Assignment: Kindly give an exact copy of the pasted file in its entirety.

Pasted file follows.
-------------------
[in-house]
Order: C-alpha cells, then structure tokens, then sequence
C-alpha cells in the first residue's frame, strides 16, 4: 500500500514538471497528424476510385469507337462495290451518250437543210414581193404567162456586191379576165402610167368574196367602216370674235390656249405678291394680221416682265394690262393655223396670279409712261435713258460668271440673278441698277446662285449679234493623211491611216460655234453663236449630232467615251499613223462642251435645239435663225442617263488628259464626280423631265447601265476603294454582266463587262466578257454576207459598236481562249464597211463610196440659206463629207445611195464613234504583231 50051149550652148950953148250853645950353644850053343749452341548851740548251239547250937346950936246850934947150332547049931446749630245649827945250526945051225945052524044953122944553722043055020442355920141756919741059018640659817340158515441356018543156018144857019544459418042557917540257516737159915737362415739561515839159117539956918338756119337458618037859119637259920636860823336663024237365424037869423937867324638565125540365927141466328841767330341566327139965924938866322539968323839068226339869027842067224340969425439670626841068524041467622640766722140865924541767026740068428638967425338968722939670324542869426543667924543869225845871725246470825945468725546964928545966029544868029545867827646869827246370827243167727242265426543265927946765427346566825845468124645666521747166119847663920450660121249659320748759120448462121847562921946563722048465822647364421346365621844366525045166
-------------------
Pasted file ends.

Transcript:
[in-house]
Order: C-alpha cells, then structure tokens, then sequence
C-alpha cells in the first residue's frame, strides 16, 4: 500500500514538471497528424476510385469507337462495290451518250437543210414581193404567162456586191379576165402610167368574196367602216370674235390656249405678291394680221416682265394690262393655223396670279409712261435713258460668271440673278441698277446662285449679234493623211491611216460655234453663236449630232467615251499613223462642251435645239435663225442617263488628259464626280423631265447601265476603294454582266463587262466578257454576207459598236481562249464597211463610196440659206463629207445611195464613234504583231 50051149550652148950953148250853645950353644850053343749452341548851740548251239547250937346950936246850934947150332547049931446749630245649827945250526945051225945052524044953122944553722043055020442355920141756919741059018640659817340158515441356018543156018144857019544459418042557917540257516737159915737362415739561515839159117539956918338756119337458618037859119637259920636860823336663024237365424037869423937867324638565125540365927141466328841767330341566327139965924938866322539968323839068226339869027842067224340969425439670626841068524041467622640766722140865924541767026740068428638967425338968722939670324542869426543667924543869225845871725246470825945468725546964928545966029544868029545867827646869827246370827243167727242265426543265927946765427346566825845468124645666521747166119847663920450660121249659320748759120448462121847562921946563722048465822647364421346365621844366525045166